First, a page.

It’s a very big part of the price. We’re tagging inventory so we can see what happens, and factor that into the algorithms. Buyers and sellers on the platform will be able to easily view how certain audiences and certain placements (where context becomes a factor as you rightly note) so that it’s much easier for a publisher to feature certain premium inventory and for a buyer to understand where the placements are exactly.

Does this model commoditise media? You mention in your press release that this employs models used in the financial markets (that are effectively sullied by bad memories of the financial scandal of a few years back). Does this association raise fears about commoditisation and bad practice? How can you ensure there are honest brokers in the market?

The way digital media is currently traded, particularly in the programmatic space, commoditises media. That’s because all the placements, in many ways, are treated equally in the aggregate, as opposed to a more granular, model that allows publishers and brands to be more in control of what they’re buying and selling.

Currently, a publisher may miss out on revenue because high-value placements are somewhat hidden in an aggregated bundle. A brand may also miss out on opportunities to reach consumers because their message is being distributed over too many – and often unknown – placements. While the news about practices within financial markets a few years back was definitely not great, financial modelling for futures markets worked pretty well in providing greater security to buyers and sellers since the first futures exchange was started for rice trading in Japan in the 1700s.

The bad practices were mostly constrained to very particular markets – general futures markets actually functioned quite well throughout history, so one needs to be careful about lumping together the ‘financial markets’ as a single entity. We seek to make information available to all so everyone is in a level playing field. So, just to be clear, the focus is not on the trading side with the sole aim of making a financial profit but rather on use cases very much driven by brands, agency, and publisher needs.

Additionally, how far ahead in ‘the future’ do you currently propose trading media? The reason I ask is that a little over 10 years ago, Facebook didn’t even exist, and now it is some of the most valuable digital media inventory on the market.

We will enable transactions between buyers and sellers as far into the future as they see fit. That being said, it’ll be hard to trade things that aren’t known quantities, but given digital media’s prevalence – like mobile video – it’s fairly certain you could engage in a futures contract for five years from now, or beyond if you’d like. That’s up to buyers and sellers and their appetite to engage in more speculative transactions with one another. It’s something with which we’re in continuous contact with our partners.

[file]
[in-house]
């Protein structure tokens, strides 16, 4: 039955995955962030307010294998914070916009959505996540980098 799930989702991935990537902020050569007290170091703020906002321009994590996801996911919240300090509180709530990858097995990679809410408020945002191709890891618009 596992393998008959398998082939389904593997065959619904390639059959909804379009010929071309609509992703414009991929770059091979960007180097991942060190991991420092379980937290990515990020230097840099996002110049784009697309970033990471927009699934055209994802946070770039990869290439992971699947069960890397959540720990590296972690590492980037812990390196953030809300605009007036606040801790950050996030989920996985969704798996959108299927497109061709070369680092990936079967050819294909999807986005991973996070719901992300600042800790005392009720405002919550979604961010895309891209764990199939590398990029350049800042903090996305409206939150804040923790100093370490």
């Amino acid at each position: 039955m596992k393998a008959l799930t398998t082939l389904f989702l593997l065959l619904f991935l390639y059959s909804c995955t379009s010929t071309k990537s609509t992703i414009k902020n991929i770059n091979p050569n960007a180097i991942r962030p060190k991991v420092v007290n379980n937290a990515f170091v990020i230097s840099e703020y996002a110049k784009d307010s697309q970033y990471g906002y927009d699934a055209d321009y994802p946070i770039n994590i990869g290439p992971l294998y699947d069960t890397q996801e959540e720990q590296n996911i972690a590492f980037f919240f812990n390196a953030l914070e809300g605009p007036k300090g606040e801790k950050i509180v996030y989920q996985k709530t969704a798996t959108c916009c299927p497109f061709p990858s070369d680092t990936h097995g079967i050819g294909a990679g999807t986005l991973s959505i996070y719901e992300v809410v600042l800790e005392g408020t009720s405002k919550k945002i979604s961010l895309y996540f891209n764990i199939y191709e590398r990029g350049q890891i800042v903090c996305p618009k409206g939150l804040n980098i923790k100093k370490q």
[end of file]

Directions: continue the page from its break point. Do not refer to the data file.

What role would MediaGamma take in such a trading environment, and how would it extract (indeed add) to the market?

At this stage, we’re essentially operating as an open ad network, or trading desk depending on your viewpoint. As we arrive at a tradable product, we will move to our ambition to become a platform where buyers and sellers can come together to trade media openly, in a way that benefits everyone. We’ll remain plugged into the existing programmatic ecosystem too as we view ourselves as complementary to the existing ecosystem.

You mention incorporating bigger volumes of data. What sources of data do you have currently available, for instance, are they publicly available data sets, etc?

We’re working with a large third-party data provider. As we run more transactions through the model, the algorithm will start to develop a data set valuing future inventory buys against audiences. Ideally, once we’re beyond the pilot phase, we’ll be in a position to decipher what data to make public and its use cases – perhaps something like the FTSE or NYSE, with prices for certain consumer segments, given placements (e.g. travel-specific on publisher x), etc.

There is also much debate about data targeting models (i.e. deterministic, probabilistic, etc) what does MediaGamma propose using?

For testing we are using deterministic models, as that is what our partner uses. That is not to say this approach is better, but it’s just too early to form a view on probabilistic models.

Your press material mentions receiving funding from UK government sources. What was the rationale for receiving this funding?

The UK is so supportive of innovation, as can be seen from Innovate UK grants which allow start-ups like ours to get started building market-changing businesses. It’s wonderful to be able to get funding to launch a project in the early days, before you’re ready to get funding from other sources (angels, investment funds, etc.). It serves multiple purposes: it’s a validation of our idea and it allows us to raise less private capital. This last point is very important as the very early life of a company is generally the point at which it gives away the most equity as it’s the riskiest phase of development.